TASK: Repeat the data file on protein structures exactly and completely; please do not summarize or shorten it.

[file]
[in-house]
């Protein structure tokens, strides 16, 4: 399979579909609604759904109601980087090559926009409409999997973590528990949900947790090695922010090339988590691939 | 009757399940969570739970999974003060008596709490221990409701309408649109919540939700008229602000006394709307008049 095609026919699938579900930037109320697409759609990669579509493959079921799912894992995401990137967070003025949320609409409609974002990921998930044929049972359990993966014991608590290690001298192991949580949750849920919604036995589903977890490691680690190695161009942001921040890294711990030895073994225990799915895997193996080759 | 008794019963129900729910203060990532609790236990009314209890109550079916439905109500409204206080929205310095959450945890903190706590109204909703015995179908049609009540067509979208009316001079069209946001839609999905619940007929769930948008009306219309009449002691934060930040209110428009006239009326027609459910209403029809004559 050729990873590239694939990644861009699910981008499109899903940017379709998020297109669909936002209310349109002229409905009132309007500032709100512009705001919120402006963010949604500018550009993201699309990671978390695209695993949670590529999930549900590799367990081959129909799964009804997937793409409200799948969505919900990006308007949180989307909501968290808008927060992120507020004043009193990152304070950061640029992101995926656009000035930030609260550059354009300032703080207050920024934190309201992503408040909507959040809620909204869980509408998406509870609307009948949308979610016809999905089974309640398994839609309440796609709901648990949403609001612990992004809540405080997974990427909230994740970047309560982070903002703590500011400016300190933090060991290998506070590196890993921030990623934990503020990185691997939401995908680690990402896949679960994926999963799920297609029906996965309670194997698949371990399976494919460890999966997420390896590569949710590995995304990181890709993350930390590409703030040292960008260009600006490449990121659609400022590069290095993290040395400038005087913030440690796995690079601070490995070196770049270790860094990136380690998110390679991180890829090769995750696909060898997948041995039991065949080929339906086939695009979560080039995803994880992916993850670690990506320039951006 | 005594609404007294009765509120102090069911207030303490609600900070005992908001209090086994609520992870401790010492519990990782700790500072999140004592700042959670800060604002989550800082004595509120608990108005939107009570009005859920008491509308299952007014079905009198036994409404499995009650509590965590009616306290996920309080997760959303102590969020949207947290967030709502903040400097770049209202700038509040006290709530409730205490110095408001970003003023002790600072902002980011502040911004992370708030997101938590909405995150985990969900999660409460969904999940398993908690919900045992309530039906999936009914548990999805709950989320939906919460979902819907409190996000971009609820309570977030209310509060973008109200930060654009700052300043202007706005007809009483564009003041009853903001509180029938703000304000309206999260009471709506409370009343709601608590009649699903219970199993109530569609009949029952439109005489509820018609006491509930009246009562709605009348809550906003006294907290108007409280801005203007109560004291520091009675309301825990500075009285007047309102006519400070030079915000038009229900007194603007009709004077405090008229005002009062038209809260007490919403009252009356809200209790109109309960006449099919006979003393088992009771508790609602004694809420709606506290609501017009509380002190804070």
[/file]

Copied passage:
[in-house]
């Protein structure tokens, strides 16, 4: 399979579909609604759904109601980087090559926009409409999997973590528990949900947790090695922010090339988590691939 | 009757399940969570739970999974003060008596709490221990409701309408649109919540939700008229602000006394709307008049 095609026919699938579900930037109320697409759609990669579509493959079921799912894992995401990137967070003025949320609409409609974002990921998930044929049972359990993966014991608590290690001298192991949580949750849920919604036995589903977890490691680690190695161009942001921040890294711990030895073994225990799915895997193996080759 | 008794019963129900729910203060990532609790236990009314209890109550079916439905109500409204206080929205310095959450945890903190706590109204909703015995179908049609009540067509979208009316001079069209946001839609999905619940007929769930948008009306219309009449002691934060930040209110428009006239009326027609459910209403029809004559 050729990873590239694939990644861009699910981008499109899903940017379709998020297109669909936002209310349109002229409905009132309007500032709100512009705001919120402006963010949604500018550009993201699309990671978390695209695993949670590529999930549900590799367990081959129909799964009804997937793409409200799948969505919900990006308007949180989307909501968290808008927060992120507020004043009193990152304070950061640029992101995926656009000035930030609260550059354009300032703080207050920024934190309201992503408040909507959040809620909204869980509408998406509870609307009948949308979610016809999905089974309640398994839609309440796609709901648990949403609001612990992004809540405080997974990427909230994740970047309560982070903002703590500011400016300190933090060991290998506070590196890993921030990623934990503020990185691997939401995908680690990402896949679960994926999963799920297609029906996965309670194997698949371990399976494919460890999966997420390896590569949710590995995304990181890709993350930390590409703030040292960008260009600006490449990121659609400022590069290095993290040395400038005087913030440690796995690079601070490995070196770049270790860094990136380690998110390679991180890829090769995750696909060898997948041995039991065949080929339906086939695009979560080039995803994880992916993850670690990506320039951006 | 005594609404007294009765509120102090069911207030303490609600900070005992908001209090086994609520992870401790010492519990990782700790500072999140004592700042959670800060604002989550800082004595509120608990108005939107009570009005859920008491509308299952007014079905009198036994409404499995009650509590965590009616306290996920309080997760959303102590969020949207947290967030709502903040400097770049209202700038509040006290709530409730205490110095408001970003003023002790600072902002980011502040911004992370708030997101938590909405995150985990969900999660409460969904999940398993908690919900045992309530039906999936009914548990999805709950989320939906919460979902819907409190996000971009609820309570977030209310509060973008109200930060654009700052300043202007706005007809009483564009003041009853903001509180029938703000304000309206999260009471709506409370009343709601608590009649699903219970199993109530569609009949029952439109005489509820018609006491509930009246009562709605009348809550906003006294907290108007409280801005203007109560004291520091009675309301825990500075009285007047309102006519400070030079915000038009229900007194603007009709004077405090008229005002009062038209809260007490919403009252009356809200209790109109309960006449099919006979003393088992009771508790609602004694809420709606506290609501017009509380002190804070």